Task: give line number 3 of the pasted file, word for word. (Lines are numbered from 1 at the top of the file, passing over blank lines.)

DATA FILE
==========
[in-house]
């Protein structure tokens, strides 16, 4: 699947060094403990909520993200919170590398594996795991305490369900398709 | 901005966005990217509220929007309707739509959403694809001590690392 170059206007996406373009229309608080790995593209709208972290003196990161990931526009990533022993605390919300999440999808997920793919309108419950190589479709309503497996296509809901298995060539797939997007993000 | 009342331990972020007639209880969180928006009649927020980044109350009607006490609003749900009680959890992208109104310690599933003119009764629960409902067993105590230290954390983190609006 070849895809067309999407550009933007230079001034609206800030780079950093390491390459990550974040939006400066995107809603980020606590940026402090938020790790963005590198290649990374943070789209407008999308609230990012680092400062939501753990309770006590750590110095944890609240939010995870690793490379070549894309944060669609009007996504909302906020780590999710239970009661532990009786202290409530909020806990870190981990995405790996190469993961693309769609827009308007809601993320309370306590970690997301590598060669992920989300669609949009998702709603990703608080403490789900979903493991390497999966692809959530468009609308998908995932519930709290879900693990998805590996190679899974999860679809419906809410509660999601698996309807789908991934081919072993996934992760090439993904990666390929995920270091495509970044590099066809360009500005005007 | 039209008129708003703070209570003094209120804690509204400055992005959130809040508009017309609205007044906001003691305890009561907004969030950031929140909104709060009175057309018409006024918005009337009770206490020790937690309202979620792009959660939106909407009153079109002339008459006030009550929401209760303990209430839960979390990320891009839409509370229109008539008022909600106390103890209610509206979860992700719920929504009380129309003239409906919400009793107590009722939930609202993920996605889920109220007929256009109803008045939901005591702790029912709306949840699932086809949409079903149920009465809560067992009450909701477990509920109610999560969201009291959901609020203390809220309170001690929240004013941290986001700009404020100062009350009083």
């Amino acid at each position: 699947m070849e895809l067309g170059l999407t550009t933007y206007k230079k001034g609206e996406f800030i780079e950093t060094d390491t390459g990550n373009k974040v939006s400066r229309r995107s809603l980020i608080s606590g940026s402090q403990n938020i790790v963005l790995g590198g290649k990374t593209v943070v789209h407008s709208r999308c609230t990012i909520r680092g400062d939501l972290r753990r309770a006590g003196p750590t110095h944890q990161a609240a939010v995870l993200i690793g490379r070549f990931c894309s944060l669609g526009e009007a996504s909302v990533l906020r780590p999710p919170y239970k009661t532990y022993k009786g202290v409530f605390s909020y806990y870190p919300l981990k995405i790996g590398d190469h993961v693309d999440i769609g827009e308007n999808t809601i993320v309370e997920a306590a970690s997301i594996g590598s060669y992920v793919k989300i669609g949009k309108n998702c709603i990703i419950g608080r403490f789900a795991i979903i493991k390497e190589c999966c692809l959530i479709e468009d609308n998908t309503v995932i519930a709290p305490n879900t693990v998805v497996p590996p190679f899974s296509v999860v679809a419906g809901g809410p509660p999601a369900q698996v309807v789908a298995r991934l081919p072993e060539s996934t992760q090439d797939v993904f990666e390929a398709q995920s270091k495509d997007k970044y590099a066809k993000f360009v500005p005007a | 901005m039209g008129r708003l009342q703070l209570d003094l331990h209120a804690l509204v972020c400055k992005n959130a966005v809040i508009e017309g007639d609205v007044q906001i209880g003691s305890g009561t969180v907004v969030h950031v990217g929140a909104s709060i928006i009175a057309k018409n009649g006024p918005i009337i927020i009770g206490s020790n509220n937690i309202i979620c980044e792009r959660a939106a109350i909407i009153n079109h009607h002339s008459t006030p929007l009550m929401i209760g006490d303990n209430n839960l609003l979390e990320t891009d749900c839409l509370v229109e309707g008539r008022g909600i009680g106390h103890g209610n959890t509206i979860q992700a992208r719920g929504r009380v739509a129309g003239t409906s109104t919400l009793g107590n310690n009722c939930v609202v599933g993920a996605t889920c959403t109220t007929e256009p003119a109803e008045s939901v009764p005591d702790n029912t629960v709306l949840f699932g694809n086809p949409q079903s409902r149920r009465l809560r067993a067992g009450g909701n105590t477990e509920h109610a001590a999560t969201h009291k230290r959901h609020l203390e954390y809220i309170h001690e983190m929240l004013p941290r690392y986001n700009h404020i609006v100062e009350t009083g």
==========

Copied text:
């Amino acid at each position: 699947m070849e895809l067309g170059l999407t550009t933007y206007k230079k001034g609206e996406f800030i780079e950093t060094d390491t390459g990550n373009k974040v939006s400066r229309r995107s809603l980020i608080s606590g940026s402090q403990n938020i790790v963005l790995g590198g290649k990374t593209v943070v789209h407008s709208r999308c609230t990012i909520r680092g400062d939501l972290r753990r309770a006590g003196p750590t110095h944890q990161a609240a939010v995870l993200i690793g490379r070549f990931c894309s944060l669609g526009e009007a996504s909302v990533l906020r780590p999710p919170y239970k009661t532990y022993k009786g202290v409530f605390s909020y806990y870190p919300l981990k995405i790996g590398d190469h993961v693309d999440i769609g827009e308007n999808t809601i993320v309370e997920a306590a970690s997301i594996g590598s060669y992920v793919k989300i669609g949009k309108n998702c709603i990703i419950g608080r403490f789900a795991i979903i493991k390497e190589c999966c692809l959530i479709e468009d609308n998908t309503v995932i519930a709290p305490n879900t693990v998805v497996p590996p190679f899974s296509v999860v679809a419906g809901g809410p509660p999601a369900q698996v309807v789908a298995r991934l081919p072993e060539s996934t992760q090439d797939v993904f990666e390929a398709q995920s270091k495509d997007k970044y590099a066809k993000f360009v500005p005007a | 901005m039209g008129r708003l009342q703070l209570d003094l331990h209120a804690l509204v972020c400055k992005n959130a966005v809040i508009e017309g007639d609205v007044q906001i209880g003691s305890g009561t969180v907004v969030h950031v990217g929140a909104s709060i928006i009175a057309k018409n009649g006024p918005i009337i927020i009770g206490s020790n509220n937690i309202i979620c980044e792009r959660a939106a109350i909407i009153n079109h009607h002339s008459t006030p929007l009550m929401i209760g006490d303990n209430n839960l609003l979390e990320t891009d749900c839409l509370v229109e309707g008539r008022g909600i009680g106390h103890g209610n959890t509206i979860q992700a992208r719920g929504r009380v739509a129309g003239t409906s109104t919400l009793g107590n310690n009722c939930v609202v599933g993920a996605t889920c959403t109220t007929e256009p003119a109803e008045s939901v009764p005591d702790n029912t629960v709306l949840f699932g694809n086809p949409q079903s409902r149920r009465l809560r067993a067992g009450g909701n105590t477990e509920h109610a001590a999560t969201h009291k230290r959901h609020l203390e954390y809220i309170h001690e983190m929240l004013p941290r690392y986001n700009h404020i609006v100062e009350t009083g």